In the speech, Aliyev also referred to the Zangezur (Syunik) region and the region around Lake Sevan as “our historic lands.”

Aliyev has repeated these claims multiple times over the last few years including in 2022.

Armenia’s bid for peace

With the above in mind, the Armenian leadership’s rush towards a peace treaty seems questionable. Not because a peace treaty is necessarily a bad idea but because it is highly unlikely to bring a lasting peace and will only move the line of conflict in Azerbaijan’s favour.

In Hovhannes Tumanyan children’s story ‘The End of Evil (Չարին Վերջը)’, a fox approaches a bird’s nest with three chicks inside and demands one of the chicks to eat. The fox claims that the hill and tree that the nest is on belong to him and threatens to chop the tree down if the bird does not obey. To get the fox to leave, the bird obeys and throws down a chick. The fox leaves that day but returns the next day for another chick and again the day after that.

Armenia’s policy of concessions to Azerbaijan is dangerously similar to that of the bird. Armenia has already conceded on several separate occasions to Azerbaijan, albeit at gunpoint, but the list of demands on Armenia has not lessened.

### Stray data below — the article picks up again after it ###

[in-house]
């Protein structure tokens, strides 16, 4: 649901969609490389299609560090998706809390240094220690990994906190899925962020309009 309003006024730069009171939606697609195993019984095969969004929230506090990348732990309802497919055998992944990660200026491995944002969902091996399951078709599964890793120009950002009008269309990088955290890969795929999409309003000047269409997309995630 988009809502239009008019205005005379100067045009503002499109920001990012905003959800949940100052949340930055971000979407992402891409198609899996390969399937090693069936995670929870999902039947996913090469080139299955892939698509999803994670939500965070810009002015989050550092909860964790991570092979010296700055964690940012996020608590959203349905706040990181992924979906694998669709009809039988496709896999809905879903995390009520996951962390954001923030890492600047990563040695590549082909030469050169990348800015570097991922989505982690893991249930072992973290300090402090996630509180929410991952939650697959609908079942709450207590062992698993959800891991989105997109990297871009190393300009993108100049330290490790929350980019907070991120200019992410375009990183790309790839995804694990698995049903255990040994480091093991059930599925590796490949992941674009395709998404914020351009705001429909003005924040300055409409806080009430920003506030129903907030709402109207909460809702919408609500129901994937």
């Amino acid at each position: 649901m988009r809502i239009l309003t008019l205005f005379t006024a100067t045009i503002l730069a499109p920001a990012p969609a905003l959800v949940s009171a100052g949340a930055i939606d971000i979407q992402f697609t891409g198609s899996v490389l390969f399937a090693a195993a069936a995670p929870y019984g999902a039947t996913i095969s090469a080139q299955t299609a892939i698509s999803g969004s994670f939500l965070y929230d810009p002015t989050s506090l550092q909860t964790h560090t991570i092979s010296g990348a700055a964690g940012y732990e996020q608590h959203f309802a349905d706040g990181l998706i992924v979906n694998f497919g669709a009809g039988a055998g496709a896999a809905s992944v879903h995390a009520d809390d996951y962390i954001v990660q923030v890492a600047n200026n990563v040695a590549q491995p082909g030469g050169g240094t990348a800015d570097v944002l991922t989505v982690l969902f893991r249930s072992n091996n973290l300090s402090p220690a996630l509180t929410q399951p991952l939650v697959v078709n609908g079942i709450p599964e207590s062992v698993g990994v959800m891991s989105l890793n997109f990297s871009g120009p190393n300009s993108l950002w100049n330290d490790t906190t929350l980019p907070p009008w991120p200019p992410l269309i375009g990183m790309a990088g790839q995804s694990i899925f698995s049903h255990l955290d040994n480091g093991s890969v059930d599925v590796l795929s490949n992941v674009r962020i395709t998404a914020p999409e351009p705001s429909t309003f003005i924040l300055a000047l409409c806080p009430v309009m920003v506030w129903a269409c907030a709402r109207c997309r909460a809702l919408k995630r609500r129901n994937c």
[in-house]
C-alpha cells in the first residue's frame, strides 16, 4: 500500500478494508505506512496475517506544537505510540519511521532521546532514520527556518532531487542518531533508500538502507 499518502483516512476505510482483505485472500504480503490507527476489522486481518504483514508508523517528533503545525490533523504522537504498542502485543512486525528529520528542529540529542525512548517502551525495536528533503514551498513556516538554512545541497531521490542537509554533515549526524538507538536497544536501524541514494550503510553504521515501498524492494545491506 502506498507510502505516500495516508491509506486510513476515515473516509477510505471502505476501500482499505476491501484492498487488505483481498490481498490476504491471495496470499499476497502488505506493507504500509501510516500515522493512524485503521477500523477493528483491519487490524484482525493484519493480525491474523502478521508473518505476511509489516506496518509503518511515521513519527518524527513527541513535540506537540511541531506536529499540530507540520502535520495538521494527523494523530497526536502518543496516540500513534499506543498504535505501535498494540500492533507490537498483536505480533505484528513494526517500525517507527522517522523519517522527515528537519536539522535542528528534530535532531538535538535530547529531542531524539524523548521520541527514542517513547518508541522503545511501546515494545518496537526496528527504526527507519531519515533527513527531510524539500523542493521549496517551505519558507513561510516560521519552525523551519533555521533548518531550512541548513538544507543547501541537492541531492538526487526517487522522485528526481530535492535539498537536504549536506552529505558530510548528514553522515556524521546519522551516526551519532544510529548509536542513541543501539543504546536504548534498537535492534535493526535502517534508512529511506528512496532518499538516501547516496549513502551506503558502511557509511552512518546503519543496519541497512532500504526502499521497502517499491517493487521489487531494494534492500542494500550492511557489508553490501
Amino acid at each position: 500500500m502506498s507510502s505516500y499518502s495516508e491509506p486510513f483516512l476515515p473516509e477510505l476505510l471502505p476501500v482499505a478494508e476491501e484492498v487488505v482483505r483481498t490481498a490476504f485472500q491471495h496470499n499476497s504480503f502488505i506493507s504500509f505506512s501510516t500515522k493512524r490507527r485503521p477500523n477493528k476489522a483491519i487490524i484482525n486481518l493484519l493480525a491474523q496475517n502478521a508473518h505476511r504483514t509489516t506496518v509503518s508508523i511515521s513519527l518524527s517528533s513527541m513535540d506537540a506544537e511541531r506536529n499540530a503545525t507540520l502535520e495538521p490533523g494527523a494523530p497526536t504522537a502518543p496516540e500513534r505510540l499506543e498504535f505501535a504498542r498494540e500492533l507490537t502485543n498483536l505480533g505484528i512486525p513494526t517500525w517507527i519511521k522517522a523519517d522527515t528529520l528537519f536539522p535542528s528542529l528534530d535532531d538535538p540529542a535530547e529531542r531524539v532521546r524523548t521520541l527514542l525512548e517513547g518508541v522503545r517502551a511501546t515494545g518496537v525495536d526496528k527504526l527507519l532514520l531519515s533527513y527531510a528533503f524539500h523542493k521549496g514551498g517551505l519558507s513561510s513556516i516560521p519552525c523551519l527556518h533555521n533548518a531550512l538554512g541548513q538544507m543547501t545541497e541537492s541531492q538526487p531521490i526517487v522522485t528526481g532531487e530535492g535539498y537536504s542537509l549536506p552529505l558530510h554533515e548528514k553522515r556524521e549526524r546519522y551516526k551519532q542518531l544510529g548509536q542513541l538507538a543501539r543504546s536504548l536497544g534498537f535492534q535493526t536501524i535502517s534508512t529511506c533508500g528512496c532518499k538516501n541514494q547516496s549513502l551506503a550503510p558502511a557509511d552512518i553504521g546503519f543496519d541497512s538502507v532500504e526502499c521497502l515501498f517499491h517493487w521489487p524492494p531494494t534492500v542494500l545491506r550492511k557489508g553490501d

Armenia’s options

The Armenian government’s hopes appear to be placed on international guarantees from the European Union and others for the security of Armenians in Karabakh that will find themselves under Azerbaijani jurisdiction. However, without military force to back these guarantees they are toothless. Pretexts and justifications for escalations are easily found or even created irrespective of agreements.

Armenia’s position is certainly unenviable and in the words of the political scientist, Benyamin Poghosyan, “Armenia has to pick between a bad option and a worse option”.

Though not fully clear, by most accounts Armenia does not have the military strength and alliances to defeat Azerbaijan on the battlefield. Therefore compromises appear inevitable over the short term. However, the extent and depth of these compromises largely depend on the skill and ability of the diplomats on the Armenian side.

Beyond this, a clear, medium to long-term strategy is required towards Azerbaijan. Since Armenia seemingly cannot defeat Azerbaijan militarily, it must at least contain it as much as possible. The containment will need to have military and diplomatic components.

The Armenian side could also actively push and advocate for western (EU/US) sanctions against Azerbaijan’s ruling elite for its large-scale violations of human rights against its own people and international humanitarian law during the war in 2020. Whether they succeed or not, it will put the Azeri side on the defensive in this regard and likely temper down the scale and rate of their provocations.

These things will not solve Armenia’s security issues but they will prevent a rapid deterioration of the situation. Fundamentally though, the above suggestions are delaying tactics designed to give Armenia time to strengthen itself internationally, militarily and economically.

In Tumanyan’s story, after the bird threw down a chick, the fox left for a period of time. Armenia may be forced to throw down a chick at the moment but whether it will be forced to throw down another and another until there is nothing left will depend on the changes, reforms and progress that it makes between the fox’s visits.

Avo Piroyan is a freelance journalist based in London, UK.